Pasteurization • Pasteurized using Holder Method • Automated • Manual (Water bath) • Flash heat • Purpose designed and built human milk pasteurizers (fully automated) with built in printer and in built milk cooling system. • Single Bottle Pasteurizer; • Pasteurize in 50ml and 100ml aliquots to prevent wastage. • Sealed and capped. • Place the vials containing milk to be pasteurized (with lid semi-closed) • Start timing of pasteurization according to curve pasteurization, agitating the vials and noting the time every 5 minutes. • Pasteurization done at 60 degrees. • Pasteurization is done at 62.5*Cfor 30 minutes after the time of preheating. • By Shaker Bath method the containers are in shaker for 30 minutes on reaching the temperature of 66 °C.
Tracking and record keeping • Database includes donor and batch number, contact details, dates of baby’s birth, blood tests, first and last donation, quantities donated, recipient hospital and how donor learnt about Milk Matters. • Records kept of Screening forms , Consent to HIV and Hep B testing, donor pathology tests results and DEBM micro results. • Records kept of donor numbers, batches and quantities processed daily. • Records kept of pasteurizing temperatures, fridges and freezers. • Records of recipient hospitals and babies (if known), donor numbers and batches collected and signed for by recipient hospital drivers. • All DEBM released can be back tracked to donor, test results and processing records.
Tracking and record keeping • Each pasteurization has batch number, temperature logging on phone screen and can be relayed to remote server. • Each pasteurization has batch number, temperature logging on computer • Combination of electronic and paper. Use Excel spreadsheets to maintain records and to audit activity • Tracking N/A. • As per Guidelines all steps must be tracked and records maintained for 21 years. • A mock recall in each member bank is required every three years. • Various data base and bar coding systems are used among milk banks. We still maintain processing, donor and recipient data on hard copy as well. • Full traceability from every donation to every bottle dispensed to recipients – currently transitioning from full manual paper based record keeping to software ‘solution’ • Records kept indefinitely (local requirement)
Assessing milk quality and safety (Pre-pasteurization) • Micro results indicate type of organism and quantity, if found. • The microbiological quality of the milk is made by analyzing microbial inoculation of milk samples in solution of brilliant green bile broth. • Tested either by standard pour plate method or streak method by hospital or Public Health Lab. • Every pool of milk (500 – 800mls, single donor only) is tested pre pasteurization • A few milk banks test the raw samples for Bacillus, Staph A and MRSA. • Pre-pasteurization testing: • 1) at the first donation • 2) when the donor does not seem to guarantee appropriate hygienic conditions • 3) periodically, in a random way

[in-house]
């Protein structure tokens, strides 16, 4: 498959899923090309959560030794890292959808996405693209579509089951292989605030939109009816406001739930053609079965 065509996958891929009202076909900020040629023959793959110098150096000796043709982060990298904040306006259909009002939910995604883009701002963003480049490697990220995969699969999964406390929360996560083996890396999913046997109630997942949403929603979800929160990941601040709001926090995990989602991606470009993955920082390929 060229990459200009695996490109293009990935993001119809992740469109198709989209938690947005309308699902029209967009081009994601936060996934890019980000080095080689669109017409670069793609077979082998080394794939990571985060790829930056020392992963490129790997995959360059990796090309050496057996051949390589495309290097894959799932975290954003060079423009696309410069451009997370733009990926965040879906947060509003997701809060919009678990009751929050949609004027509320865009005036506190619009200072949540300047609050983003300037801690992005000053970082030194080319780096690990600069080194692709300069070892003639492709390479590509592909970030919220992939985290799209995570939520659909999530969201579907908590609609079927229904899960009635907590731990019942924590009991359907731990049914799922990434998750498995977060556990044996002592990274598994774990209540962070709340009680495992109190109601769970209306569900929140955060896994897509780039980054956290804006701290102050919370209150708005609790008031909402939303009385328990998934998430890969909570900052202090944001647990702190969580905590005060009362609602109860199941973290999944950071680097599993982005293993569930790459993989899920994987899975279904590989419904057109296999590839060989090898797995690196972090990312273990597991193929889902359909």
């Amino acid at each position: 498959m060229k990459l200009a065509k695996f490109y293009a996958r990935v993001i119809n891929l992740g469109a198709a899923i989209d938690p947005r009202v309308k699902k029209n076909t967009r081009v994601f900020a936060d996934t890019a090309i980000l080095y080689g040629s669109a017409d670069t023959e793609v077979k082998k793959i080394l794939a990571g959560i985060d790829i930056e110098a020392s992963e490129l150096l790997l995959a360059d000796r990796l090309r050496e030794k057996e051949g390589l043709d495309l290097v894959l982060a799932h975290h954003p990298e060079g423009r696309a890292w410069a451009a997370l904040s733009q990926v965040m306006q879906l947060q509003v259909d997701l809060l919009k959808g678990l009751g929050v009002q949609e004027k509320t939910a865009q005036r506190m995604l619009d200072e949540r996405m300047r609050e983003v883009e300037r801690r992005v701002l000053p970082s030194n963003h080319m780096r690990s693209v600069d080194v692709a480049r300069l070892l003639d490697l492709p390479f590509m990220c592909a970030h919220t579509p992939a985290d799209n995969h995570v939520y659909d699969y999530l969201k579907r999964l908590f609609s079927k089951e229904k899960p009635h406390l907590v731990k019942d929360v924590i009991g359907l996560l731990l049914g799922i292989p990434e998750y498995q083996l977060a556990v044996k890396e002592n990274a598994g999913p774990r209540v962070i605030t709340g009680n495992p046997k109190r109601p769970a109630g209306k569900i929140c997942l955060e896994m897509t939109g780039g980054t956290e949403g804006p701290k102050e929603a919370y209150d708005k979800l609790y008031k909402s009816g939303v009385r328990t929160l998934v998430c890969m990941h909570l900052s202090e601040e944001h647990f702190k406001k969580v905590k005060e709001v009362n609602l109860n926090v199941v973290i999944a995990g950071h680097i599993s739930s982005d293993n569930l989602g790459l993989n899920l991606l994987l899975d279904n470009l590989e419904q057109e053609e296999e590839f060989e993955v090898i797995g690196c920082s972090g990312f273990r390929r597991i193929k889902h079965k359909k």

Assessing milk quality and safety (Post-pasteurization) • Regular cultures are done of each and every sample collected. • After they are opened 5 Ml of samples from each of these milk containers are put in the sterile Test Tubes. Then they are sent for testing in the Microbiology lab for culture test. • One sample taken from each donor batch post pasteurization of ± 1 liter or less. • Micro assays on post pasteurization sample – one random sample per batch and each new donor has first sample assayed. • Post pasteurization, sample from every batch should be <100cfu’s per ml. • Post pasteurization results must be <1 CFU/mL in order to be considered for distribution. • Post-pasteurization testing: 1) in a regular way (e.g. once a month or every 10 cycles) 2) when there are concerns about the processing • At present the nutritional content of our milk is not assessed • Minority of banks are monitoring nutritional contents of milk. • Towards nutritional analysis and ‘lactoengineering’ (long term goal)
Quality assurance • We provide donors with sterile containers. Containers are capped with tamper proof seals prior to pasteurization. • Head quarters staff oversee and do actual processing at odd intervals. Potential improvements are discussed and implemented if deemed necessary. • Swabs taken from pasteurizer at random intervals. • Swabs taken from other areas in Milk kitchen at random intervals. • Visited by advisory team from Microbiology laboratory and implemented their suggestions. • Pasteurizing temperature monitored and recorded. • Temperature control of freezers; temperature monitoring of pasteurizing and cooling; batch numbers and donor number on each bottle; expiry date on each bottle
Qualityassurance • HACCP • Audit of implementation of NICE guideline • Double checking and authorization of all test results • Annual calibration of equipment and follow maintenance schedule • Quality assurance is made according to the following parameters: Dornic acidity, off-flavor, dirt, color and presence of coliforms. • Accredited microbiology laboratory and ISO-Certified NICU present. • HACPP guidelines, recall and tracking systems in place to report negative findings, mandatory HMBANA Guidelines updated annually, certification annually, some states have tissue banking requirements for milk banks, Experts involved from FDA, CDC, Health Canada to upgrade standards, advisory committees, annual Board of Director meetings of HMBANA • Code of Good Manufacturing Practice (Blood and Tissues) developed by TGA. Incorporates our SOP’s and HACCP.